MOM Samples

Our second reading is coming to Maryland’s Eastern Shore, March 2019!
(see “Development” for all the details!)

The cast takes a well-deserved bow after months of dedication and hard work.

“You can discover everything in the Encyclopedia”…right?

…right!!!!!!!!

YOUG TERI is not sure how she feels when she reads “What to tell your children about sex!!”

BEVERLY explains why she has no answer to YOUNG TERI’s question, “What was she like…the lady who had me when I was a baby?”

SHERRY and PHIL and SHEILA and DAVID have very different responses to TERI’s letter in “Disney Movie/Conspiracy.”


SHERRY and SHEILA begin to look into their childhoods by remembering the happy parts of growing up in “Manhattan.”

But when you go back in your memories the whole past eventually bubbles up.


TERI was hoping for a sister who was “just what she expected,” but can she find comfort in how things really are?

TERI longs for “My Other Mother” while BEVERLY laments the frustration of raising “My Difficult Daughter.”


When TERI finds herself “In the Middle,” she stops the song to ask an urgent question.

SHERRY and YOUNG TERI might have met as kids…in “Nearer Than I Knew.”

TERI learns how close SHERRY and SHEILA were as kids in “Everything Together.” And an idea is planted in TERI’s head.

Disney devotées SHEILA and DAVID encourage TERI to “Be bold and daring.”

BEVERLY tries to impress upon YOUNG TERI the benefits of being practical in “Real World.”

When the sisters confront their shared past, years of repressed pain bubble to the surface.

YOUNG TERI encounters the half-sisters she never knew by taking a trip back in time to an old fashioned soda fountain.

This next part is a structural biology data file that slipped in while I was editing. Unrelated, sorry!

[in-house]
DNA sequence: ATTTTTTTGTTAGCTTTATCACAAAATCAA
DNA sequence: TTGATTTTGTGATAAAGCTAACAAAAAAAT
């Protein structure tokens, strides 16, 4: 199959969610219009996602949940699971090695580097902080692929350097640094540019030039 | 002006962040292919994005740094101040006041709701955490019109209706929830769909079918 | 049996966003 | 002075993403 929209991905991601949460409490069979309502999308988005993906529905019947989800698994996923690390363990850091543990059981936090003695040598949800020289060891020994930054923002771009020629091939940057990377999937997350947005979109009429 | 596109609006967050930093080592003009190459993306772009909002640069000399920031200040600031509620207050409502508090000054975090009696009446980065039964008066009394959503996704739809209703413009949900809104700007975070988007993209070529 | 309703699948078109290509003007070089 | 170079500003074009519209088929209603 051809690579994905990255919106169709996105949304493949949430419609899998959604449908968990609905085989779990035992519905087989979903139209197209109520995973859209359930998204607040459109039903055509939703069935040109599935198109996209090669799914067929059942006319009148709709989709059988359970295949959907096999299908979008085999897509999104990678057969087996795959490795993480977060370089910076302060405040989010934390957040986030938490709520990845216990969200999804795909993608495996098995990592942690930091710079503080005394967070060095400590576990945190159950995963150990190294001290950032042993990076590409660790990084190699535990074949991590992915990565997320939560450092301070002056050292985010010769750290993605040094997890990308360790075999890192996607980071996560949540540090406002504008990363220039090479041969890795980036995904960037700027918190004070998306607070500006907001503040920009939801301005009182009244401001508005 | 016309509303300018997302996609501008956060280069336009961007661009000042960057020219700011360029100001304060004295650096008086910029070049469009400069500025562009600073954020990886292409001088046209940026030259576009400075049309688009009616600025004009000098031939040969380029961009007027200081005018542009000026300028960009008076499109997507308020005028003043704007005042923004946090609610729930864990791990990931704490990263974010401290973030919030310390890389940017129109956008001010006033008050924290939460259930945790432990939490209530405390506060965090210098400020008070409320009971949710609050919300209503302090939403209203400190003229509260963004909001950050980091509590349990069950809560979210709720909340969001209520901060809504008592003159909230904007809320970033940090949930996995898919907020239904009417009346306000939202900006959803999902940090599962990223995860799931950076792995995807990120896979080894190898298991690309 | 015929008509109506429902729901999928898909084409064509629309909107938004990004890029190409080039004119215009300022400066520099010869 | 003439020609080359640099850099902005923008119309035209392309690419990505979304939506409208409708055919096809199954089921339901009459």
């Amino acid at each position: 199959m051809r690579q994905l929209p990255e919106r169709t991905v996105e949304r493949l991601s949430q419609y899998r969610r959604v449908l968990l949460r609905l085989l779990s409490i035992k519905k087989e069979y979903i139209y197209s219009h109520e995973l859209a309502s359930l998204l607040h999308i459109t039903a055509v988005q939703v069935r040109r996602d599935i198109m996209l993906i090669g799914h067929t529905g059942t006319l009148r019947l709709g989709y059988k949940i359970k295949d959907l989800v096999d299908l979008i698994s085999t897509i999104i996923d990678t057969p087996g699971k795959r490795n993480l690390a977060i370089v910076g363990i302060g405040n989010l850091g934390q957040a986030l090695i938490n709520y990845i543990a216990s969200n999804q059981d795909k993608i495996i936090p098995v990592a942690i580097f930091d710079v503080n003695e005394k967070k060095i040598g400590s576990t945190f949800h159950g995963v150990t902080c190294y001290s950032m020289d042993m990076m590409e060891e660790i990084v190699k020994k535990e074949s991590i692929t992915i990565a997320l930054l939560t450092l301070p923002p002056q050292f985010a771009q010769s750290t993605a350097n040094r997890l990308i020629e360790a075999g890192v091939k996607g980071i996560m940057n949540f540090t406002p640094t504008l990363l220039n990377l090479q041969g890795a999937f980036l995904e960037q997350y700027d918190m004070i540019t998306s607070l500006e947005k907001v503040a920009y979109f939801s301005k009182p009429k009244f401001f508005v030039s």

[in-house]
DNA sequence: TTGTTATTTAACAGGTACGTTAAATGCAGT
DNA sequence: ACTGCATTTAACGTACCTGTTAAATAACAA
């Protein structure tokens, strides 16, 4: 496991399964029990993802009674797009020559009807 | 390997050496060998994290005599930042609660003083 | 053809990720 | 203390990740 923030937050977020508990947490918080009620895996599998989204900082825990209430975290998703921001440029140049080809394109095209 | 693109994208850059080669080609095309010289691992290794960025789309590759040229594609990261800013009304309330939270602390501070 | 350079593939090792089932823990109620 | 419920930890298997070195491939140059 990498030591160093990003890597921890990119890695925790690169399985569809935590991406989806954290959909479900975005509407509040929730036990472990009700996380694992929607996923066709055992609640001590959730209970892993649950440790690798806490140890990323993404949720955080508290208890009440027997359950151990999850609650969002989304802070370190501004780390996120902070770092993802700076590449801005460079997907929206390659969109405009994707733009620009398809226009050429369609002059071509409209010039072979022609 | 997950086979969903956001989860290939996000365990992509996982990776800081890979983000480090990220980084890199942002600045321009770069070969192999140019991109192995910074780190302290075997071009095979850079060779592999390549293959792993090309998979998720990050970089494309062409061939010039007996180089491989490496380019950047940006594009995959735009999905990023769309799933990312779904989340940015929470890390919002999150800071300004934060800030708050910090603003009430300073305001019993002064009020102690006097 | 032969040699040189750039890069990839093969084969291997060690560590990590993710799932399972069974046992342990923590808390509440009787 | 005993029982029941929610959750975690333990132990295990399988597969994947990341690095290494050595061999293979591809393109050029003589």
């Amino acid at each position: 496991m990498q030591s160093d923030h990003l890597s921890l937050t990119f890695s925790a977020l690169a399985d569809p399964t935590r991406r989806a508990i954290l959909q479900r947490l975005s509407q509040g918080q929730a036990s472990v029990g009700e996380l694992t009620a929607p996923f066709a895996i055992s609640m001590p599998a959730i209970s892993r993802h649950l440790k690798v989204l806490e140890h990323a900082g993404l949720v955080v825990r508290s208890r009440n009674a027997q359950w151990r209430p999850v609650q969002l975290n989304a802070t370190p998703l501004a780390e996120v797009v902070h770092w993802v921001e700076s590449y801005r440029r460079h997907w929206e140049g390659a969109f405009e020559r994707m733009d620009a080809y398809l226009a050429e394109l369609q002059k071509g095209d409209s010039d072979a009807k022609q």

DAVID totally rocks the tail at his long-awaited Disney wedding.

The sisters decide to give it a shot to see if they can fulfill at least SOME of they have each been hoping for!


One more bow at the end of a wonderful night!

Steffi and Miriam express their gratitude to the cast, the director and the audience for being part of MOM!

LOOKING BACK AT THE JOURNEY
LATE MAY: Tech Week

PLACES EVERYONE! There is nothing like entering the sacred space where you meet the lights, sound and (soon!) an audience! With Miriam at the piano and Conni at the helm, we start our run-throughs.

When Tea party sister Sherry and her husband Phil receive unexpected mail from out-of-the-blue possible half-sister Teri Gordon, they are understandably suspicious. Could it be more robo-mail from that clown in the state capitol? Is it another example of hacking into our privacy? Is it the latest evidence of a government conspiracy? Or is it just a letter?

By contrast, Disney sister Sheila and her son David have an entirely different take on Teri’s letter: “It’s kind of like a movie, a Disney movie!—A fairy tale of reverie! A Technicolor fantasy!” They are transported to a world of animated perfection—”A Disney family treat, reliably upbeat, and it looks like we have got a front row seat!” Another chance to return to their happy place!


Director CONNI ROSS, in her “Grand Poobah” chair, has her finger on the pulse of what to emphasize and how to work the pacing of the dialogue.

Conni was one of the first to read a VERY early iteration of “My Other Mother” (working title “Sisters”…yawn) back in April 2016 and has said consistently that she wanted to be part of telling Teri’s moving story.